This appears to have been written in 2010 or earlier. It is another story written for my friend Frankie, though I don’t remember writing it. I tried to be clever this time by the looks of it.
Five hundred years ago, or possibly just last week, though it may even be in the future, Frankie, Steve, Jason and a frog called Fred, set off on a frightfully fun adventure which resulted in them getting lost; stuck in a place nobody could identify (which is usually what happens when one is lost). Fruit trees grew there, fruitfully, as they are wont to do. Fortuitously there was a cheery atmosphere about the place, so Steve spent his time reciting Shakespeare.
“Full fathom five thy father lies:
Of his bones are coral made;
Those are pearls that were his eyes:
Nothing of him that doth fade,
But doth suffer a sea-change
Into something rich and strange.
Sea-nymphs hourly ring his knell:
Hark! now I hear them, –
Ding, dong, bell.”
Flies flew around their heads, which makes one wonder if flies would be flies with any other name. Frantically, Jason tried to figure out where they were by climbing a funny looking fig tree. Frankie did not have time to warn him that this funny looking fig tree was not a fig tree at all, in fact, it looked nothing like one. Fred the frog had never seen such a big lion, which is not surprising considering he has never seen a normal sized lion either. Forty feet above their heads stood the shoulder of the great beast, with a fine mane of fabulous fur.
Running, running, running, ran the trio, with Fred the frog hidden in a random pocket. Right into a cave they ran, leaving the ridiculously large lion behind. Rustling sounds echoed around the cave, when, suddenly, light rapidly filled it, revealing that the rustling was Steve searching for matches in his pockets, only to find a torch instead. Royal riches filled the cave, always conveniently tucked just out of torchlight, so nobody actually spotted them. Ribbiting away, the frog relaxed in the splendour of safety, whilst the others rambled and ranted on about their narrow escape, rationalising the day’s events. Really the lion was a fake; fakely it was a fake too.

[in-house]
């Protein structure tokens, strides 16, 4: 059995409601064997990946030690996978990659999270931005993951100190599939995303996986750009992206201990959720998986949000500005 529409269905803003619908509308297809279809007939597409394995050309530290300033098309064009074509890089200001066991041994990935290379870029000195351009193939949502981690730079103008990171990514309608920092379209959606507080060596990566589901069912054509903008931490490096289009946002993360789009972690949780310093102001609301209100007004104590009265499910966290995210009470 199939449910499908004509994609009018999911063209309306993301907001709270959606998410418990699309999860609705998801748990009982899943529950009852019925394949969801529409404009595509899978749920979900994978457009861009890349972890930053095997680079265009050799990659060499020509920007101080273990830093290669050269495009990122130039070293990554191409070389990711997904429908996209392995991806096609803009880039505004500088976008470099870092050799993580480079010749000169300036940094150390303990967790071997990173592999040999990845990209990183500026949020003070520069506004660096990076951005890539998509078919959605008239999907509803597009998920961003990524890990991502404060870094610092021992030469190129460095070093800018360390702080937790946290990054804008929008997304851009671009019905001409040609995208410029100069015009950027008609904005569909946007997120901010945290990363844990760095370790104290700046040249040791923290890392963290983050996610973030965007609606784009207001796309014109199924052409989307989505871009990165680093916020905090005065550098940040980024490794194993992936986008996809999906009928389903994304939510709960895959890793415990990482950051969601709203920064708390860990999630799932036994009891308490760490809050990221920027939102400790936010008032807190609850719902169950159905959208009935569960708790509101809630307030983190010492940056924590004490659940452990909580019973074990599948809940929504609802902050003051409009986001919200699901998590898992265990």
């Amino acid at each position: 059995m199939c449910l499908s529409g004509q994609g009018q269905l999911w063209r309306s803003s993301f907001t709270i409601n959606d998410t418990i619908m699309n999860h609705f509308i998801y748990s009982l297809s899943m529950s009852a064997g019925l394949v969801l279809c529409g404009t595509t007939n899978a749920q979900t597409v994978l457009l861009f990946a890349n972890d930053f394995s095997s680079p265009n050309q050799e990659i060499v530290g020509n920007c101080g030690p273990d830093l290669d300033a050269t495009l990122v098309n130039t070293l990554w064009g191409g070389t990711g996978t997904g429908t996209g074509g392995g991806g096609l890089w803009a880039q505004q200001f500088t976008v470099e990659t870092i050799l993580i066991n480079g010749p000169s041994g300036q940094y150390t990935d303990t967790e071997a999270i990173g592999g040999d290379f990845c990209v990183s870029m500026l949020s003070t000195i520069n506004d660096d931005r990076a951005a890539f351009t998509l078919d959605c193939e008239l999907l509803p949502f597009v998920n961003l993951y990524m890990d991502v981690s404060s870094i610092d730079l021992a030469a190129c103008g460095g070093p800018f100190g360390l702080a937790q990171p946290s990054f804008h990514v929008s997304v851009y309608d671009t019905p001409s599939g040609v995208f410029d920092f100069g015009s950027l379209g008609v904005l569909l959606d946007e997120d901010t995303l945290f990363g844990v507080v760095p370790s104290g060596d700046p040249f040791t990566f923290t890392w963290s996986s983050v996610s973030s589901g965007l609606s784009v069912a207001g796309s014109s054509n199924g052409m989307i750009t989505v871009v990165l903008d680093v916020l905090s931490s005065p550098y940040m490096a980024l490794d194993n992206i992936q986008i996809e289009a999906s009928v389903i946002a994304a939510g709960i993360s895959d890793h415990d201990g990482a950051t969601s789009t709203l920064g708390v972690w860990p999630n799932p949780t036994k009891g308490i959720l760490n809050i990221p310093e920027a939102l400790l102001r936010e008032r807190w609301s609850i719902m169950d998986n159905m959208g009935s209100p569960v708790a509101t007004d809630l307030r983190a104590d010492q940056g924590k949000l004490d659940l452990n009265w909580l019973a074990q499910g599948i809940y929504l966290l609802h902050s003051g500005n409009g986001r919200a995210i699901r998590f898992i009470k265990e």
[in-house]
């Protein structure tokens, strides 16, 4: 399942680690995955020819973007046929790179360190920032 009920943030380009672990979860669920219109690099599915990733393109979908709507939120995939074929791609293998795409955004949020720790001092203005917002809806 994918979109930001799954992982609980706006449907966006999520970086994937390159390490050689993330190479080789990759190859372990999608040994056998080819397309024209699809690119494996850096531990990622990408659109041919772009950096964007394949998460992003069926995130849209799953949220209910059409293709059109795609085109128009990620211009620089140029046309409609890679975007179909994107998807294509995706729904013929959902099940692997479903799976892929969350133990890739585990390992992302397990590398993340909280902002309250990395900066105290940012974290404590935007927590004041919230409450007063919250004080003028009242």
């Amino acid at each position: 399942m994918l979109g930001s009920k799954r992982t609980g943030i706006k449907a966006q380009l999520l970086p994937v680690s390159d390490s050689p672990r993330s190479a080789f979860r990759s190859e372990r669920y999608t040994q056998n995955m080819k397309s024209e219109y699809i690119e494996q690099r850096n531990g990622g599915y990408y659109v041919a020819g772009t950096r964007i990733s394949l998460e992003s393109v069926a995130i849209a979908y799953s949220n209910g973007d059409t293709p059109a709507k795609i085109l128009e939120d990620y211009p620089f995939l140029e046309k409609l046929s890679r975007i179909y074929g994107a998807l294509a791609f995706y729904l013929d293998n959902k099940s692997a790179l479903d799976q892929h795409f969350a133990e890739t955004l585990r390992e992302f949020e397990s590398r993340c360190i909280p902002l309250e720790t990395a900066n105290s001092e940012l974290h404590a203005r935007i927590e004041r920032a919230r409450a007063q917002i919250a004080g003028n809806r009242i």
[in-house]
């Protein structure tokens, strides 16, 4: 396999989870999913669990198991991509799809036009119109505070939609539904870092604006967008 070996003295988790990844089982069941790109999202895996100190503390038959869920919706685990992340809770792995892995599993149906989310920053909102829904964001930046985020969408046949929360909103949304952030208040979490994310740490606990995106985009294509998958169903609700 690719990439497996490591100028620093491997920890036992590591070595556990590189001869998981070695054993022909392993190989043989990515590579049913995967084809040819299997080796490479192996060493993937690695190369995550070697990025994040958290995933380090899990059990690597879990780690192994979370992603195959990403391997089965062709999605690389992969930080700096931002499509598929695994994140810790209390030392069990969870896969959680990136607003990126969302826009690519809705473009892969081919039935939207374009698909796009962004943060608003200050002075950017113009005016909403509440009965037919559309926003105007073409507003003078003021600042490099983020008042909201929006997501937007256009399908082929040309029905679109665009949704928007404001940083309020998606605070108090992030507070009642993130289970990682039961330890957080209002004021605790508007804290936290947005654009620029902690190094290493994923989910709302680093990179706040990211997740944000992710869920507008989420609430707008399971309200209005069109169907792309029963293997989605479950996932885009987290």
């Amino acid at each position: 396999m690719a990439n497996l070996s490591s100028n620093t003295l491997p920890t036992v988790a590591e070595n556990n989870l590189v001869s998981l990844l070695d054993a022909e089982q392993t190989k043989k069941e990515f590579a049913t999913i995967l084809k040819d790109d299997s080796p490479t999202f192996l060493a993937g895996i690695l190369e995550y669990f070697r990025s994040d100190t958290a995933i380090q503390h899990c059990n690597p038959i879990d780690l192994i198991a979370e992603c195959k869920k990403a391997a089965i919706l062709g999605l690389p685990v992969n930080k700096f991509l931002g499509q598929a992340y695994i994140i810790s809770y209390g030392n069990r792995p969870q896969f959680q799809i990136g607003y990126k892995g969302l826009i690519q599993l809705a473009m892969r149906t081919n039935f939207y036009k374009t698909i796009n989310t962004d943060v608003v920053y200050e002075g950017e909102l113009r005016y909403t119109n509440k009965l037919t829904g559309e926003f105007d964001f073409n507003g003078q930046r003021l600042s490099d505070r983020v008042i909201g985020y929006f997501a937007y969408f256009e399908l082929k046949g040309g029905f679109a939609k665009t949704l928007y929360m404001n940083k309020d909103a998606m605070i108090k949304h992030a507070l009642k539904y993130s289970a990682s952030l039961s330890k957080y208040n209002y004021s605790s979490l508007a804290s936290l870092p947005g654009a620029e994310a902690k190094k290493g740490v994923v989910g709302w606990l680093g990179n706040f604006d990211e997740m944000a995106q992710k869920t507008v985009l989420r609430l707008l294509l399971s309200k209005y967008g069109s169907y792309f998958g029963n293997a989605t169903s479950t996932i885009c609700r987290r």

After a while our ambitious heroes got restless and decided to venture out of the cave, Steve was anxious, Jason apathetic, Frankie austere, and the frog amphibious. Austerity was not the actual trait Frankie was displaying, it just sounded good. As they travelled onwards, through dense forests with apples and aubergines, through swamps filled with adders and the occasional subtractor, they grew weary and tired. A lot of people in this situation would have simply realised it was a dream and woken up, but that is such a poor way to end a story.
Nearly nine days into their adventure supplies had ran out. Nappies had been used up, but nobody knows who used them. Naturally they ate the frog, grilled over a simple fire. Normally hints of cannibalism arise in the narrative, but not here. North of their position, only about two miles away, there was a Nandos, but they were not to know, so they soldiered on with only frog in their bellies and thankfully not in their throats. Not much happened in the next three days, except a random tribe which practically deified them and fed them heartily, even offered them virgin brides; Jason took three but lost them later on down the back of the settee.
Kings and a queen they became, but royalty did not suit them. Kakistocracy is the correct term for the government they formed. Kangaroo-like steeds were given to them as a gift in order to get rid of them, though we call these things horses normally and they look nothing like kangaroos. Kiwis don’t either, but you should know that already.
It might be obvious, but the letter K is not an easy one to play around with. Irrelevant as it may have been to point that out, it does distract from the fact that not much is going on in the story except a lot of horse riding. Imagine riding horses through dense forest for days on end and that is what our protagonists were going through. If you don’t find that boring then you don’t need to know what came next. In one of the fastest manoeuvres in history, the travelling troupe were flanked by an army of frogs, intent on revenge. Ignominiously they surrendered, but as the frogs were French they were beaten to it. Ideally only one side surrenders, but in this interesting situation both sides did and instead went back to their opposition’s base.
Every single one of the frogs never returned, they just wandered aimlessly looking for a non-existent base. Each of our heroes had everything in the frog camp to eat, enough to feed eight armies, including some of the frog guards to eat too. Ecstasy in belly form was experienced by all, after which they fell asleep. Except that it didn’t happen like that, this was exaggerated, there were no guards to be eaten and the food could only feed six-and-a-half armies at a push. Even so, they slumbered on and entered a dream world where crazy things happen constantly.